So it’s now available for sale in the United States, and we believe Epidiolex will be a blockbuster product, generating sales over $1 billion.
Benjamin Smith: Great. That seems like a huge differentiator going forward, especially with a lot of investors expecting that the ancillary end of the cannabinoid market, you know, and the profits, eventually will lie in the research division, biotech, you know, the substances that derive out of cannabinoids flower.
David Kideckel: And maybe I can just add one thing to that. So we’ve seen it’s been a big area, to your point, Ben, with Big Alcohol, Big Tobacco. You see Constellation in with Canopy, with HEXO you see their industry-leading partnership with Molson-Coors on the beverage side, and then tobacco, with Altria coming in to Cronos.
What we really feel is the missing link here in the entire sector is where Big Pharma comes in.
Benjamin Smith: Yep.
David Kideckel: And until we get, I think, the community as a whole gets more clarity from the US government where they’re going to take cannabis at a Federal level, you might see some of the players come in. We’ve already seen, you know, CannTrust working out some R&D and distribution agreements with Apotex, Tilray is an example with Novartis. But as far as big equity deals of the Constellation type magnitude, we feel that this is really the missing link in the entire sector, and we’re just in such a great position to be able to have an opinion on this, given that for myself, I spent over 10 years in industry working for Fortune 500 companies in both biotechnology and Big Pharma.
Benjamin Smith: Absolutely. Now, sticking with the research side, does AltaCorp have the proper checks and balances to make sure your research isn’t excessively compromised on the buy side? Or, how do you structure that so you don’t have excessive optimism?
David Kideckel: Sure. So actually, I would even argue that a lot of the optimism is coming from the sell side, not necessarily the buy side. The reason being, you see a lot of analysts putting out research out there and slapping very high multiples on a number of these cannabis companies. So what we take very much a lot of pride in doing at AltaCorp in research is being extremely conservative in our approach to any company we take on. Like I said, we’re selective and differentiate ourselves in the names we choose to get behind.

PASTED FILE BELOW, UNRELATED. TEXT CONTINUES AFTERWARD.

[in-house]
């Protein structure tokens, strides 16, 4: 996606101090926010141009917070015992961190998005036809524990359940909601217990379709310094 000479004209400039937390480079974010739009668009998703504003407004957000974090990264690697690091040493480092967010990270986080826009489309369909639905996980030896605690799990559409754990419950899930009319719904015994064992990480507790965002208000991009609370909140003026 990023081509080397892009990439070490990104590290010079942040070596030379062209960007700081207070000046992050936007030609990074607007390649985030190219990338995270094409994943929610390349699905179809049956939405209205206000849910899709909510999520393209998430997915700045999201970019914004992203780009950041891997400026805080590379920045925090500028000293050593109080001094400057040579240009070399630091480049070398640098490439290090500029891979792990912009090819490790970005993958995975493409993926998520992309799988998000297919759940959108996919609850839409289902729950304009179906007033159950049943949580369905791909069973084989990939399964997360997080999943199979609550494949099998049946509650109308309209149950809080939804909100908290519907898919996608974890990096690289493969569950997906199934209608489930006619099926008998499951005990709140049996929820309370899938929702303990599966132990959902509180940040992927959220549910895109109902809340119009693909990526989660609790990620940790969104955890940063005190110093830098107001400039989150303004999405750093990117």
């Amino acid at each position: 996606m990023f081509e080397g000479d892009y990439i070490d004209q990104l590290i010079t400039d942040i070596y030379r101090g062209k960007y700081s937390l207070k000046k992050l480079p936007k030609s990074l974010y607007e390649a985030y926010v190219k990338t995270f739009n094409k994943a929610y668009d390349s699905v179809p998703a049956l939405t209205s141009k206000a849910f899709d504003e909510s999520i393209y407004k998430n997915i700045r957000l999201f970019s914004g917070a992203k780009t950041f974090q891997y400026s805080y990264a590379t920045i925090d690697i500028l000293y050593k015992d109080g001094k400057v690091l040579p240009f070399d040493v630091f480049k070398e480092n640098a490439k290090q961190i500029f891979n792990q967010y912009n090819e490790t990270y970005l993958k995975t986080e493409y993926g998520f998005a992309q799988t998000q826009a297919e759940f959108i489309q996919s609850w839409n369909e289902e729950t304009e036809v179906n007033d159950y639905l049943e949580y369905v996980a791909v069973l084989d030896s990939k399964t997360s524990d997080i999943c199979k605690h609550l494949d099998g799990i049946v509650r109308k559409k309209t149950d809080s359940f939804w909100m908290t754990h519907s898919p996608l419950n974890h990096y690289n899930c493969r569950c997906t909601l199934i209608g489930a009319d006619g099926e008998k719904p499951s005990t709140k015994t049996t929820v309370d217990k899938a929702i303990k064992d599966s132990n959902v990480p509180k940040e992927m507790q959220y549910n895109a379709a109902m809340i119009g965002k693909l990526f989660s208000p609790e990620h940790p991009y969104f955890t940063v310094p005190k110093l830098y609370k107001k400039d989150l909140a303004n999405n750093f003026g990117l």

We just recently led a deal as sole book-runner for Valens GroWorks who we also cover. We view them as one of the premier businesses in the entire sector. They have industry-leading partnerships with Thermo Fisher Scientific, and as well as the exclusive Canadian rights to a beverage technology by a US-based company called Tarukino. So from a research side, we do feel that one of the key differentiators we bring to the table is a very balanced approach, where both our corporate and side-by-side accounts look to AltaCorp Research as a trusted contributor to the overall business.
Benjamin Smith: Fantastic. Now outside of cannabis, which you’re co-managing a lot of deals, co-managing/book-running a lot of deals, are you – which other sector are you starting to see the most deal flow?
David Kideckel: Right. So I think of attention now is being shifted to what’s called the synthetically derived cannabinoid space. Most of these companies are private right now, so a lot of folks don’t even hear about them. The main difference of synthetically derived – let me backtrack a second: There are about over 100 different cannabinoids in the cannabis plant. Synthetically derived cannabinoids, whether that’s chemically derived or biosynthetically derived, you’re essentially producing these, whether they’re from a genetic level on the biological perspective, or at the chemical level, creating new molecules through organic chemistry, versus plant-derived, where you’re taking cannabinoids from the plant.